We’ve seen few productions of Little Shop of Horrors with as much heart as the one from Derek Critzer

Nyeshia Smith, Derek Critzer, Camila Camilo, Felicia Wright
Nyeshia Smith, Derek Critzer, Camila Camilo, Felicia Wright Photo by Maggie Rashaw

As a resident of downtown Orlando, it's tempting to assume you're living at the epicenter of the arts in Central Florida, and dismiss driving nearly an hour for a musical, especially one I've seen many times before. But it's hard to imagine a better venue to see Little Shop of Horrors – Howard Ashman and Alan Menken's hummable homage to old horror films – than Eustis' Historic State Theatre, which was itself once a vintage movie house. And while I've seen Little Shops that were bigger and slicker, I've seen few – including the 2004 Broadway version – with quite as much heart as the production being presented (now through April 15) by producer/director/star Derek Critzer.

When I first covered Critzer in this column in 2015, he was making an ambitious attempt to mount the infamous megaflop Carrie. At the time, I praised his canny casting, and noted his mix of envelope-pushing tech and scrappy DIY spirit. Three years later, the same could still be said about his latest show. In Little Shop, leading lady Savannah Pedersen gives an emotional grounded, grown-up performance as Audrey, while generating genuine sparks with Critzer's Seymour. Frank Siano, who previously played Mr. Mushnik at the 2011 Orlando Fringe, again makes a marvelous Machiavellian mensch, and Robb Ross hits hysterical high notes as the nitrous-huffing dentist. And in a clever directorial twist, the do-wopping urchins (Nyeshia Smith, Felichia Chivaughn, Camila Camilo) become undercover aliens inciting the entire plot.

The set (designed by Critzer with David Tear), revolves on a computer-controlled turntable; Dana Mott's digital projections create swirling galaxies and splattered blood; and the giant Audrey II pod puppets (voiced by Eduardo Rivera on the first weekend and Melissa Vasquez on the second, with puppeteers Bradford Scott and Kirk Simpson inside) were built by a professional Las Vegas designer, who rented them to Critzer for the cost of shipping. And if some of the gizmos (or even an actor) didn't exactly operate as intended on opening night, the cast cheerfully compensated with full-throated harmonies (music directed by David Foust, leading an 8-piece live band), impassioned performances, and overall pluck.

Ordinarily, I advise against actors directing themselves. But after speaking with an exhausted Critzer following his first performance, it's apparent what a labor of love this show is for him; I'd almost say he was born to play Krelborn. "This is the first show I ever saw, in fifth grade," recalls Critzer. "I was obsessed from then on out, staging it on my back porch, making Audrey II's from wooden dowels and fabric." He directed a small-scale production in 2010 shortly after graduating high school, but "I didn't have the resources to do what I wanted with it." So it's natural that for his final production for Bay Street Players' Studio Series, where he's successfully mounted the musicals Memphis and Bonnie & Cylde in recent years, Critzer chose to direct his childhood favorite.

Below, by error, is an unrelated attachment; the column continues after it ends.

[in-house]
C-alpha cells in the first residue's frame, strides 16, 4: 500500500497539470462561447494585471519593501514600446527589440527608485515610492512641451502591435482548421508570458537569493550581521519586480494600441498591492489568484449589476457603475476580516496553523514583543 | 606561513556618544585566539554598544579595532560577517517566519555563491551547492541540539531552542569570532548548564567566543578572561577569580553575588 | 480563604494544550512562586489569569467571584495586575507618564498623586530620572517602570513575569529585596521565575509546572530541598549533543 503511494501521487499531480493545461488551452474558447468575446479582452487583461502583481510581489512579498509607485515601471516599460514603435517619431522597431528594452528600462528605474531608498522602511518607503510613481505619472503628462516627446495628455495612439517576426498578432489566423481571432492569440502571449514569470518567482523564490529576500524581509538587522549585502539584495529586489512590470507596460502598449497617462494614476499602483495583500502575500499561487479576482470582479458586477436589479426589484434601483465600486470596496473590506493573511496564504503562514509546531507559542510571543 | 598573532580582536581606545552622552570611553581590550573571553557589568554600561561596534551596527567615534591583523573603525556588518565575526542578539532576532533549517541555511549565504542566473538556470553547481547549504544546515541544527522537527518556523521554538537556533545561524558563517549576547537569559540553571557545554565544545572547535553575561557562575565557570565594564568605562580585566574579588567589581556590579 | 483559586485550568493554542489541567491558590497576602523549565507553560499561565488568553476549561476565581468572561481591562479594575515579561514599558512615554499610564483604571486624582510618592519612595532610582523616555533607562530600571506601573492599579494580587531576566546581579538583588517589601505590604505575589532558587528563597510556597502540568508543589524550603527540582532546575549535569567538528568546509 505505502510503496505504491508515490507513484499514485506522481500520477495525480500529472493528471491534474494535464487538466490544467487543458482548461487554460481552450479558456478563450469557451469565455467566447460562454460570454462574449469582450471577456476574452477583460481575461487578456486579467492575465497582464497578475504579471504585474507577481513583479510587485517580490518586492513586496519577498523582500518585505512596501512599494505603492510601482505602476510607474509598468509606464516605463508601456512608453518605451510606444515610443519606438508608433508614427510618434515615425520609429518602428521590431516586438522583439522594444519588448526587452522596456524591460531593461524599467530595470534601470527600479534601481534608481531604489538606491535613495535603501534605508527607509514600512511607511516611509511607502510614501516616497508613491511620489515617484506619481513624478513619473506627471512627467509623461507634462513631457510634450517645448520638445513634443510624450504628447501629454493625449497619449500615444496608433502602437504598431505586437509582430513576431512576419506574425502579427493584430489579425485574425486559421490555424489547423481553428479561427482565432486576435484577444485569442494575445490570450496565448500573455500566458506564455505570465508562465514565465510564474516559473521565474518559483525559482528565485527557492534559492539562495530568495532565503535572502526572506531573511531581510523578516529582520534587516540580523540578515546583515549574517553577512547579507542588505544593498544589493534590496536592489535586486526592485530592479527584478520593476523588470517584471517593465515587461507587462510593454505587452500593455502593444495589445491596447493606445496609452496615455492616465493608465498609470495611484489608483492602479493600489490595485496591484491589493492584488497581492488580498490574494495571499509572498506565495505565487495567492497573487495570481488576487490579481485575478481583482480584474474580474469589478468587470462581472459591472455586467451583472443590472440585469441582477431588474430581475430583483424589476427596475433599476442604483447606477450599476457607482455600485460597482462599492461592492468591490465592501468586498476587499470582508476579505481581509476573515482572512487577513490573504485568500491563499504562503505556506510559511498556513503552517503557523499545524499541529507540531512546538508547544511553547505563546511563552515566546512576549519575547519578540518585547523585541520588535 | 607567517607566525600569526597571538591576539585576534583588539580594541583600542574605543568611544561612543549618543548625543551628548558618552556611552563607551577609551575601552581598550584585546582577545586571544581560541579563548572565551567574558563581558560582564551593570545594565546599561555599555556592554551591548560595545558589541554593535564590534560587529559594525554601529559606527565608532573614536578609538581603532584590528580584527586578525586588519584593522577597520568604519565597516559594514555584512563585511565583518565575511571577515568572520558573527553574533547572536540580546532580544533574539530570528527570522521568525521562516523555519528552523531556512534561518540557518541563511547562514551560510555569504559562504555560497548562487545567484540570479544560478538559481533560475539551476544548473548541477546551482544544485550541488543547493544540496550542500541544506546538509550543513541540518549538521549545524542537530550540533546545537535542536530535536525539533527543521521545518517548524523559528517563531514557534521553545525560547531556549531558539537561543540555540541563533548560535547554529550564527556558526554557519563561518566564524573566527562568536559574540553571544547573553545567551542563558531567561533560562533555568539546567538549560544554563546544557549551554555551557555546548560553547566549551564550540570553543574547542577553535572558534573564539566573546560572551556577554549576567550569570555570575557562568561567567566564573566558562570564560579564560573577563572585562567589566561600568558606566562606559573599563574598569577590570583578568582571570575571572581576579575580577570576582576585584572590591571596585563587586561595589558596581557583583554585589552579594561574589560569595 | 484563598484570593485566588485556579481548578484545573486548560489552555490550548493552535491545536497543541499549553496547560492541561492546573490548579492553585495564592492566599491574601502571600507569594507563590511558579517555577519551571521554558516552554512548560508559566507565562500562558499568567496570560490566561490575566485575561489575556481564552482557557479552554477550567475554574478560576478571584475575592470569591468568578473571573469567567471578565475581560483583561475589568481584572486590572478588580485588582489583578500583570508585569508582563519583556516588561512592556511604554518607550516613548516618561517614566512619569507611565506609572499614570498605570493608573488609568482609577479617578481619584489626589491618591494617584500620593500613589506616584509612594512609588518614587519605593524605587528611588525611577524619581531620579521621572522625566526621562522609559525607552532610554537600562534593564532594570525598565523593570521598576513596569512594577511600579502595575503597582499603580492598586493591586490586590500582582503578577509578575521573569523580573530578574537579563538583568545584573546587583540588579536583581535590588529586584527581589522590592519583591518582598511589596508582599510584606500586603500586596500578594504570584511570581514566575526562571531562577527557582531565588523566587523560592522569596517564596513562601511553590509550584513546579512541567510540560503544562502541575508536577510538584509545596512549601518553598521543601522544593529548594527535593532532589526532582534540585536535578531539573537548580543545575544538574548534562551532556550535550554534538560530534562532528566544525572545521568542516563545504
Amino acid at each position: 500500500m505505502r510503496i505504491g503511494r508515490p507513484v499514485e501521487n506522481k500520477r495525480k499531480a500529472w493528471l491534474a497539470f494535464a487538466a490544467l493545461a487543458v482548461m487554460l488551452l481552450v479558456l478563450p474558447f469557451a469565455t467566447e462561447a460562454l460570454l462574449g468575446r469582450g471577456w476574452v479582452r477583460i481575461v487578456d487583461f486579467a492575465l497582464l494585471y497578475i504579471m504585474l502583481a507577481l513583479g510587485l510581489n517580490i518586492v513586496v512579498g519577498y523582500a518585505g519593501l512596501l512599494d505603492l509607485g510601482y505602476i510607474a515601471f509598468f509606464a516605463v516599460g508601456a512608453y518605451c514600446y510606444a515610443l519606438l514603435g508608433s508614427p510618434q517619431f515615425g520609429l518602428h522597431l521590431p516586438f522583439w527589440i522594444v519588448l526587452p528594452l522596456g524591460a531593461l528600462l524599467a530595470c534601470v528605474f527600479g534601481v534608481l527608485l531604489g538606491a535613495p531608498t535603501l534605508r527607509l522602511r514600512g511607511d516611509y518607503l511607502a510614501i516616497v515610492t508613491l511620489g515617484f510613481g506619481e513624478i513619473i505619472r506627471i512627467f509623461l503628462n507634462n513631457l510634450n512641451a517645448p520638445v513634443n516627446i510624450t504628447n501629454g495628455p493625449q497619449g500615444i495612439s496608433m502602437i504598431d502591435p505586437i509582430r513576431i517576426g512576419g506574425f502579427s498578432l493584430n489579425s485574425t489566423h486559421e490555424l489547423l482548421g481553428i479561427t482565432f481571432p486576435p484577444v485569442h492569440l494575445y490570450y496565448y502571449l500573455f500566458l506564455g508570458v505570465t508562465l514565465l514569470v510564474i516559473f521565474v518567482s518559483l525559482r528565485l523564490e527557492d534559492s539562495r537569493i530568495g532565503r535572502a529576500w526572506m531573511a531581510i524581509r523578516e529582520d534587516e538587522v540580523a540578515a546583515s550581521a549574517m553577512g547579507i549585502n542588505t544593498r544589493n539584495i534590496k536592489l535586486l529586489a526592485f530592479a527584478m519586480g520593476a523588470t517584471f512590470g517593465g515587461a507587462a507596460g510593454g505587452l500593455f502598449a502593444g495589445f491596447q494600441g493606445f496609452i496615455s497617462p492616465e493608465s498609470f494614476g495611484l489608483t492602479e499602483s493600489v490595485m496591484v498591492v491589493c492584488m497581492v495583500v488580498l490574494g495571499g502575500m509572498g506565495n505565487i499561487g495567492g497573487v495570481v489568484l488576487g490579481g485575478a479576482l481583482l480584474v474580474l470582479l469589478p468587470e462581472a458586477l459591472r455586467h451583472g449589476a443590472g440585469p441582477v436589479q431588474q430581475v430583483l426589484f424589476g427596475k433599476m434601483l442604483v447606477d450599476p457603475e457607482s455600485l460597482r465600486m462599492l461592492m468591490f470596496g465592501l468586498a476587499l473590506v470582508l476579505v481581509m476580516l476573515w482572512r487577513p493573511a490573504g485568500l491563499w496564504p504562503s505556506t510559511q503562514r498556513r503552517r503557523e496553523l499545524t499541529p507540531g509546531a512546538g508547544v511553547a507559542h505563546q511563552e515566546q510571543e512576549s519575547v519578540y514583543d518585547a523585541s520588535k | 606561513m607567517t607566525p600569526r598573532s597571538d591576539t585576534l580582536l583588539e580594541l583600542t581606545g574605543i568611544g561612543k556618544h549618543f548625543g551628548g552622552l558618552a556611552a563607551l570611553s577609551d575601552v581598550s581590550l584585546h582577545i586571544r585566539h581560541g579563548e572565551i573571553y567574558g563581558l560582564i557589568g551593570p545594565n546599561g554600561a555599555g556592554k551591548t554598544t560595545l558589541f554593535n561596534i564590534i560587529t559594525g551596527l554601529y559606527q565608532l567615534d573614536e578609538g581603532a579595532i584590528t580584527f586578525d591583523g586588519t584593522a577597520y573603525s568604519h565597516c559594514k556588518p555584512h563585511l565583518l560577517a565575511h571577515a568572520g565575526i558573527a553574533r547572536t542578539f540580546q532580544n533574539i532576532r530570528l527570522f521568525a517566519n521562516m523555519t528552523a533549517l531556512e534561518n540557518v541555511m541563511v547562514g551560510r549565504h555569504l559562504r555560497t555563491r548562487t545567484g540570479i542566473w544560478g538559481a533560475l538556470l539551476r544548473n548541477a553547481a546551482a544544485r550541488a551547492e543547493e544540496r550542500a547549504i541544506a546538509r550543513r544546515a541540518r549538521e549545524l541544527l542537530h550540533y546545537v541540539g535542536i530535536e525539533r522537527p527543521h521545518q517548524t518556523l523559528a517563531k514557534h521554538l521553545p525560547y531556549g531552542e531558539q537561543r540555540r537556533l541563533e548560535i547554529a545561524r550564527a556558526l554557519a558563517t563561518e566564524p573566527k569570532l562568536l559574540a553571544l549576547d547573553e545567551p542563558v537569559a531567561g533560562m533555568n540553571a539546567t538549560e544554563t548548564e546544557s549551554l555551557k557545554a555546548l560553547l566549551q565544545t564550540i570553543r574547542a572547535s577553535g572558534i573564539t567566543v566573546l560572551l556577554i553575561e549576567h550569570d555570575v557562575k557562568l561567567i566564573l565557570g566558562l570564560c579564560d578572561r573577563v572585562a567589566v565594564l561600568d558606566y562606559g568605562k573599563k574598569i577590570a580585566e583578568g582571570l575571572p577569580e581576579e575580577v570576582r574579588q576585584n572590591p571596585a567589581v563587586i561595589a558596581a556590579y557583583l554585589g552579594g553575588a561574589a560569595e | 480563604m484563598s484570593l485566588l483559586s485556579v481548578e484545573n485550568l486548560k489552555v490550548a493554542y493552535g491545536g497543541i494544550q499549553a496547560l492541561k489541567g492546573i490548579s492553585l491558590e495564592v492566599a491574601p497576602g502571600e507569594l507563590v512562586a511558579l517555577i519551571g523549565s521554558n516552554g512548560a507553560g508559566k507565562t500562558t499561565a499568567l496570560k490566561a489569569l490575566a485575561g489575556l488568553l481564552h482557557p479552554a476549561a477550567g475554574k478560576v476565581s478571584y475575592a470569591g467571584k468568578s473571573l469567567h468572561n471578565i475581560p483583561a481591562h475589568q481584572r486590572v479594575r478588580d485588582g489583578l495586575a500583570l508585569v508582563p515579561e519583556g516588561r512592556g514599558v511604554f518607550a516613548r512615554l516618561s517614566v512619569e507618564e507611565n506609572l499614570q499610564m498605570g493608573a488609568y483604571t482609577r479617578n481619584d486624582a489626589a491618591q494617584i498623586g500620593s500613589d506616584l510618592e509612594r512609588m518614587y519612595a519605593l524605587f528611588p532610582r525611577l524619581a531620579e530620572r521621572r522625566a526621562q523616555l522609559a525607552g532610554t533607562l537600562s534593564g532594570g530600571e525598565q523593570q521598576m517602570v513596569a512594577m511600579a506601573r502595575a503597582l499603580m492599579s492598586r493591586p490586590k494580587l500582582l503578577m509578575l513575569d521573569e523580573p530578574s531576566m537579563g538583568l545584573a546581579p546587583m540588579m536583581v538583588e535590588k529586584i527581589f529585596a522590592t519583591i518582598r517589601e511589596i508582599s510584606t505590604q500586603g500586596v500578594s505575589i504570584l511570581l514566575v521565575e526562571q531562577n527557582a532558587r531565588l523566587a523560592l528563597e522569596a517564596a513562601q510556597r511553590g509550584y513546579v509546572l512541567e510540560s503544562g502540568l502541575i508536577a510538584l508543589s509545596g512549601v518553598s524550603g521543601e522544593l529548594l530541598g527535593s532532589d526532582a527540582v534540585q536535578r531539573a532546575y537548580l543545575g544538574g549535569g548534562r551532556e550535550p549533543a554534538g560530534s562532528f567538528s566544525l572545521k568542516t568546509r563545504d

Next, Critzer and his Clandestine Arts theater company will move east to Sanford, where Derek is taking over the former Princess Theater on First Street. Only a year ago, I was writing about Winnie Wenglewick's efforts to turn that space into Dangerous Theatre, but she departed back to Denver late last year for family reasons, leaving renovations halfway done. "We were looking for an endeavor," says Critzer, "and talking about 'what's next?' when 20 minutes later I saw [Winnie's] post that she was leaving. About three years ago Josh Vickery [of CFCArts] told me, 'You need to get in that space,' and I hadn't even looked at it before."

Clandestine's plan for the Sanford space is to present 5 to 6 mainstage musicals (which will pay their cast and crew) each year, along with high school intensives and youth programs. And when the stage isn't occupied, they'll be renting it to other arts groups. "We want to be an affordable space for other local companies," promises Critzer. "I know what it's like to pay for space, it's expensive ... That's why I stopped doing things in Orlando, I couldn't make a profit because I was spending too much for rental." Right now, he's in the middle of renovating the space, restoring the split-venue setup Wenglewick turned back into a single large theater, and dreaming of the shows he'll soon be able to stage. "The space fell in our lap, and the funds came; the stars aligned. Everything happened at the right time," he enthuses. "We were terrified, but there's too much happening here that's right."

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